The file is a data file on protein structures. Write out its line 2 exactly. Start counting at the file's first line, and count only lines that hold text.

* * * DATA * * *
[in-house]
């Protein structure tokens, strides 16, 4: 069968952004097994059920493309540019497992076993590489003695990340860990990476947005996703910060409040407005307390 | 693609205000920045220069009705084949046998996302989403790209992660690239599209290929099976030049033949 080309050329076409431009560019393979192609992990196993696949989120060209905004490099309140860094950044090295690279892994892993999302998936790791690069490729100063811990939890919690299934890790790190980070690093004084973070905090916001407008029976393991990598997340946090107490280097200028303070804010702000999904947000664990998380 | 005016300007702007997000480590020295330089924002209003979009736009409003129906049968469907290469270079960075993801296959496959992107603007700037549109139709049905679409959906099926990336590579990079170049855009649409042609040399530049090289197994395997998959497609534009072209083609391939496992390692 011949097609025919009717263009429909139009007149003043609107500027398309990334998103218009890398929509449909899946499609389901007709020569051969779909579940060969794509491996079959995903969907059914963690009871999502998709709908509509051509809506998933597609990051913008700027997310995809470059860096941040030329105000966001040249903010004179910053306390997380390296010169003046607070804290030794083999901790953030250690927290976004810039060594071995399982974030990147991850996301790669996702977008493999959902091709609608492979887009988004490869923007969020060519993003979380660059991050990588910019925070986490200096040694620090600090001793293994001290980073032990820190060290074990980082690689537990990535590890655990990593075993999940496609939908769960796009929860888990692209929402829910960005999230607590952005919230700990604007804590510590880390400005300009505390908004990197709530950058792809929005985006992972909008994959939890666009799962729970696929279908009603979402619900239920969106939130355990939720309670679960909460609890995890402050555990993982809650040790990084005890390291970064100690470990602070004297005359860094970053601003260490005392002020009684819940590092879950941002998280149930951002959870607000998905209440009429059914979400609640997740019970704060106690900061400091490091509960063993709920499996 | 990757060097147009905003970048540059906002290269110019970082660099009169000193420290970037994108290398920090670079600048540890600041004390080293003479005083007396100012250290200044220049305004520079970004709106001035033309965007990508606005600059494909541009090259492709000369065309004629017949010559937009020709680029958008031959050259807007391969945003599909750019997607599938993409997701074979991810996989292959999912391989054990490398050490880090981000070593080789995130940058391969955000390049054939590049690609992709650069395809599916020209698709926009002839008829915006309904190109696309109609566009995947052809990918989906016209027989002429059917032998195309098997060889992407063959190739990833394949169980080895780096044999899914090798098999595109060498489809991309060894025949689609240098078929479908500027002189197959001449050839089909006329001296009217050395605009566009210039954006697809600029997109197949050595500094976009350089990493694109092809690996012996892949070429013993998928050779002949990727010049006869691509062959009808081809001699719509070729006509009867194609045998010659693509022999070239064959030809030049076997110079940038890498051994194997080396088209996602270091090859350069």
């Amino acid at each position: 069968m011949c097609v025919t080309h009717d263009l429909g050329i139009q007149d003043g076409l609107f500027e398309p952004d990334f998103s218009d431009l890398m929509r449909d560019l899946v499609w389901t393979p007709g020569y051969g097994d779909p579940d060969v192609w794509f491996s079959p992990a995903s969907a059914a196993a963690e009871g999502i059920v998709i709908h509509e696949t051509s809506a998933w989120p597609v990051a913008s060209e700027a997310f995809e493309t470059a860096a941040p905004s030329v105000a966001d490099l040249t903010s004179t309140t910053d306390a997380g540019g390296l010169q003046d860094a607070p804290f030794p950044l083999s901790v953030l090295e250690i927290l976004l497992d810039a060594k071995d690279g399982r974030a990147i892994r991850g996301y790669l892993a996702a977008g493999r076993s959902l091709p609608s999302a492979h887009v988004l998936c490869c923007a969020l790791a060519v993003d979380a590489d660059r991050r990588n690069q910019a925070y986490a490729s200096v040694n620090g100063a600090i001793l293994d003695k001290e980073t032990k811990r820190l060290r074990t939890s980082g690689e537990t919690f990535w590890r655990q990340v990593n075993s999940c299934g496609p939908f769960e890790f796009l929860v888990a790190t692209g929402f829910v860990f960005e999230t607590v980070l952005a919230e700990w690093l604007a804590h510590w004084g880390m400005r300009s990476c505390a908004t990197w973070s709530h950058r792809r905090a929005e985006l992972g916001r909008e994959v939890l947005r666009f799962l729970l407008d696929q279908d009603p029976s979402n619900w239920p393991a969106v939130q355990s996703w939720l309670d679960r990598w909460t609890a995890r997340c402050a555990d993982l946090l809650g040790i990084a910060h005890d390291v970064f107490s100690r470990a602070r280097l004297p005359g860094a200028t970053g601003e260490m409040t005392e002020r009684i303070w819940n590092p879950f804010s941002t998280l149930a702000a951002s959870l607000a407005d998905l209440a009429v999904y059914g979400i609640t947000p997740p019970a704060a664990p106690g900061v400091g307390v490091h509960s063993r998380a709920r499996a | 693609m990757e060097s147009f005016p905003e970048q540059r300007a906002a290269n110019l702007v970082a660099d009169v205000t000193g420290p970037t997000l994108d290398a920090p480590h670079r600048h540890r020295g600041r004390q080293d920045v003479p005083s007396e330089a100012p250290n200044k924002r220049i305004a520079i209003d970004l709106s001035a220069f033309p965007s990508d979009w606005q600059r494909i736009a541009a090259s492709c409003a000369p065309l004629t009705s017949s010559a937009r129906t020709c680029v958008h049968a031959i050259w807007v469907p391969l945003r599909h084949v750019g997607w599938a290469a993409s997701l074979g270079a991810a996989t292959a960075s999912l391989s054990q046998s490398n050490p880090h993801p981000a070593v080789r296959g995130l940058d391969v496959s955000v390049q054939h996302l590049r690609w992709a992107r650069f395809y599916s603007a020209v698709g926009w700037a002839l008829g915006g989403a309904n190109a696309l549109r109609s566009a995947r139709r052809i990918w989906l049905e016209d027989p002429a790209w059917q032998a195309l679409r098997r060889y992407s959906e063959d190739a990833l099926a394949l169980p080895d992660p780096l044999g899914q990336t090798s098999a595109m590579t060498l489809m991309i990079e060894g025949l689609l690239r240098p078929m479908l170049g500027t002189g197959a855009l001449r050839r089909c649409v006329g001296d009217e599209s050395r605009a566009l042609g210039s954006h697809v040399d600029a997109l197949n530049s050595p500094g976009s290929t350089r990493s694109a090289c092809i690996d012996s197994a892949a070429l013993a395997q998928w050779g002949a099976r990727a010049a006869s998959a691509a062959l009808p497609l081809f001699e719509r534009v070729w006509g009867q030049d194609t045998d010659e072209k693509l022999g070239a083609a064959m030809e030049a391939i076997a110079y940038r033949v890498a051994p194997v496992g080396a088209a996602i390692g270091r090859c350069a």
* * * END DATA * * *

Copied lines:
């Protein structure tokens, strides 16, 4: 069968952004097994059920493309540019497992076993590489003695990340860990990476947005996703910060409040407005307390 | 693609205000920045220069009705084949046998996302989403790209992660690239599209290929099976030049033949 080309050329076409431009560019393979192609992990196993696949989120060209905004490099309140860094950044090295690279892994892993999302998936790791690069490729100063811990939890919690299934890790790190980070690093004084973070905090916001407008029976393991990598997340946090107490280097200028303070804010702000999904947000664990998380 | 005016300007702007997000480590020295330089924002209003979009736009409003129906049968469907290469270079960075993801296959496959992107603007700037549109139709049905679409959906099926990336590579990079170049855009649409042609040399530049090289197994395997998959497609534009072209083609391939496992390692 011949097609025919009717263009429909139009007149003043609107500027398309990334998103218009890398929509449909899946499609389901007709020569051969779909579940060969794509491996079959995903969907059914963690009871999502998709709908509509051509809506998933597609990051913008700027997310995809470059860096941040030329105000966001040249903010004179910053306390997380390296010169003046607070804290030794083999901790953030250690927290976004810039060594071995399982974030990147991850996301790669996702977008493999959902091709609608492979887009988004490869923007969020060519993003979380660059991050990588910019925070986490200096040694620090600090001793293994001290980073032990820190060290074990980082690689537990990535590890655990990593075993999940496609939908769960796009929860888990692209929402829910960005999230607590952005919230700990604007804590510590880390400005300009505390908004990197709530950058792809929005985006992972909008994959939890666009799962729970696929279908009603979402619900239920969106939130355990939720309670679960909460609890995890402050555990993982809650040790990084005890390291970064100690470990602070004297005359860094970053601003260490005392002020009684819940590092879950941002998280149930951002959870607000998905209440009429059914979400609640997740019970704060106690900061400091490091509960063993709920499996 | 990757060097147009905003970048540059906002290269110019970082660099009169000193420290970037994108290398920090670079600048540890600041004390080293003479005083007396100012250290200044220049305004520079970004709106001035033309965007990508606005600059494909541009090259492709000369065309004629017949010559937009020709680029958008031959050259807007391969945003599909750019997607599938993409997701074979991810996989292959999912391989054990490398050490880090981000070593080789995130940058391969955000390049054939590049690609992709650069395809599916020209698709926009002839008829915006309904190109696309109609566009995947052809990918989906016209027989002429059917032998195309098997060889992407063959190739990833394949169980080895780096044999899914090798098999595109060498489809991309060894025949689609240098078929479908500027002189197959001449050839089909006329001296009217050395605009566009210039954006697809600029997109197949050595500094976009350089990493694109092809690996012996892949070429013993998928050779002949990727010049006869691509062959009808081809001699719509070729006509009867194609045998010659693509022999070239064959030809030049076997110079940038890498051994194997080396088209996602270091090859350069």